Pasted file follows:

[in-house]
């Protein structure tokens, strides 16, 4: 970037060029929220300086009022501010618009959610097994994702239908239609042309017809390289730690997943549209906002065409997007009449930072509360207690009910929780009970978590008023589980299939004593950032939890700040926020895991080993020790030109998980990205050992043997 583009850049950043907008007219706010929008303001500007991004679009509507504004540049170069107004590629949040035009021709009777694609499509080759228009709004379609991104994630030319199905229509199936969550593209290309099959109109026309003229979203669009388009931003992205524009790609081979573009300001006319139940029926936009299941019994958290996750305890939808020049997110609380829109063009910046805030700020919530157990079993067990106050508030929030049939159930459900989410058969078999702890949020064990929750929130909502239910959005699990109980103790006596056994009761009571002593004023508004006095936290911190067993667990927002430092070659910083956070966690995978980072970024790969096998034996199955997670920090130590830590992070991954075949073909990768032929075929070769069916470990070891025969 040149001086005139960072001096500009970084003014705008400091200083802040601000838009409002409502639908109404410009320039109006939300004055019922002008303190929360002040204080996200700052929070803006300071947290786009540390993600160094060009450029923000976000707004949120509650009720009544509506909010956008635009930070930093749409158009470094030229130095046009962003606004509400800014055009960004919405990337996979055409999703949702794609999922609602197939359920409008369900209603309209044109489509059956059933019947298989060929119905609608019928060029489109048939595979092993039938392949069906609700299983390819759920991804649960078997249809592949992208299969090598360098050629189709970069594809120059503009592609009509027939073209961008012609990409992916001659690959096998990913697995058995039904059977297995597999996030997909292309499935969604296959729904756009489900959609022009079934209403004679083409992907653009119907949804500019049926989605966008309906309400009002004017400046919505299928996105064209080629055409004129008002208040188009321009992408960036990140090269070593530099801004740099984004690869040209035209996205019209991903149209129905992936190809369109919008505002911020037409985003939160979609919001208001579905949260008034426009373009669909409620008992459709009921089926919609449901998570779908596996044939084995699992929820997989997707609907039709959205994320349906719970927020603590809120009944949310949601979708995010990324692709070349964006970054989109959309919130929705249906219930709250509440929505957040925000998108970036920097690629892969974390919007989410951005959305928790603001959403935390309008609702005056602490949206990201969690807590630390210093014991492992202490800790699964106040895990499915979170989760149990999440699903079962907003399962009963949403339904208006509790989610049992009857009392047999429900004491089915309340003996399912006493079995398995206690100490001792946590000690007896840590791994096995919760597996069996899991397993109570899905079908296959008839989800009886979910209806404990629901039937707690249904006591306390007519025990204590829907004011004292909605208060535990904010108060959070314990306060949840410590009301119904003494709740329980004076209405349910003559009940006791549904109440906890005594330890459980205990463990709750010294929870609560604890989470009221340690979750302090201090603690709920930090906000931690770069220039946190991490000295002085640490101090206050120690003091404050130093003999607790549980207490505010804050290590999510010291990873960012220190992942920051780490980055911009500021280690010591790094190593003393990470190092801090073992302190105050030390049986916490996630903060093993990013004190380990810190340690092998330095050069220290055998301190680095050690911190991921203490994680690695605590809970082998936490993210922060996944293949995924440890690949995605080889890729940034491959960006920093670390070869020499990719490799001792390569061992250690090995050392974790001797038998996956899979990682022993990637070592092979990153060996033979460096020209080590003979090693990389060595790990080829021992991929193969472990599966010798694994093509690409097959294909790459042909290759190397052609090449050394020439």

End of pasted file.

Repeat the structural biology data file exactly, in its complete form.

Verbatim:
[in-house]
């Protein structure tokens, strides 16, 4: 970037060029929220300086009022501010618009959610097994994702239908239609042309017809390289730690997943549209906002065409997007009449930072509360207690009910929780009970978590008023589980299939004593950032939890700040926020895991080993020790030109998980990205050992043997 583009850049950043907008007219706010929008303001500007991004679009509507504004540049170069107004590629949040035009021709009777694609499509080759228009709004379609991104994630030319199905229509199936969550593209290309099959109109026309003229979203669009388009931003992205524009790609081979573009300001006319139940029926936009299941019994958290996750305890939808020049997110609380829109063009910046805030700020919530157990079993067990106050508030929030049939159930459900989410058969078999702890949020064990929750929130909502239910959005699990109980103790006596056994009761009571002593004023508004006095936290911190067993667990927002430092070659910083956070966690995978980072970024790969096998034996199955997670920090130590830590992070991954075949073909990768032929075929070769069916470990070891025969 040149001086005139960072001096500009970084003014705008400091200083802040601000838009409002409502639908109404410009320039109006939300004055019922002008303190929360002040204080996200700052929070803006300071947290786009540390993600160094060009450029923000976000707004949120509650009720009544509506909010956008635009930070930093749409158009470094030229130095046009962003606004509400800014055009960004919405990337996979055409999703949702794609999922609602197939359920409008369900209603309209044109489509059956059933019947298989060929119905609608019928060029489109048939595979092993039938392949069906609700299983390819759920991804649960078997249809592949992208299969090598360098050629189709970069594809120059503009592609009509027939073209961008012609990409992916001659690959096998990913697995058995039904059977297995597999996030997909292309499935969604296959729904756009489900959609022009079934209403004679083409992907653009119907949804500019049926989605966008309906309400009002004017400046919505299928996105064209080629055409004129008002208040188009321009992408960036990140090269070593530099801004740099984004690869040209035209996205019209991903149209129905992936190809369109919008505002911020037409985003939160979609919001208001579905949260008034426009373009669909409620008992459709009921089926919609449901998570779908596996044939084995699992929820997989997707609907039709959205994320349906719970927020603590809120009944949310949601979708995010990324692709070349964006970054989109959309919130929705249906219930709250509440929505957040925000998108970036920097690629892969974390919007989410951005959305928790603001959403935390309008609702005056602490949206990201969690807590630390210093014991492992202490800790699964106040895990499915979170989760149990999440699903079962907003399962009963949403339904208006509790989610049992009857009392047999429900004491089915309340003996399912006493079995398995206690100490001792946590000690007896840590791994096995919760597996069996899991397993109570899905079908296959008839989800009886979910209806404990629901039937707690249904006591306390007519025990204590829907004011004292909605208060535990904010108060959070314990306060949840410590009301119904003494709740329980004076209405349910003559009940006791549904109440906890005594330890459980205990463990709750010294929870609560604890989470009221340690979750302090201090603690709920930090906000931690770069220039946190991490000295002085640490101090206050120690003091404050130093003999607790549980207490505010804050290590999510010291990873960012220190992942920051780490980055911009500021280690010591790094190593003393990470190092801090073992302190105050030390049986916490996630903060093993990013004190380990810190340690092998330095050069220290055998301190680095050690911190991921203490994680690695605590809970082998936490993210922060996944293949995924440890690949995605080889890729940034491959960006920093670390070869020499990719490799001792390569061992250690090995050392974790001797038998996956899979990682022993990637070592092979990153060996033979460096020209080590003979090693990389060595790990080829021992991929193969472990599966010798694994093509690409097959294909790459042909290759190397052609090449050394020439």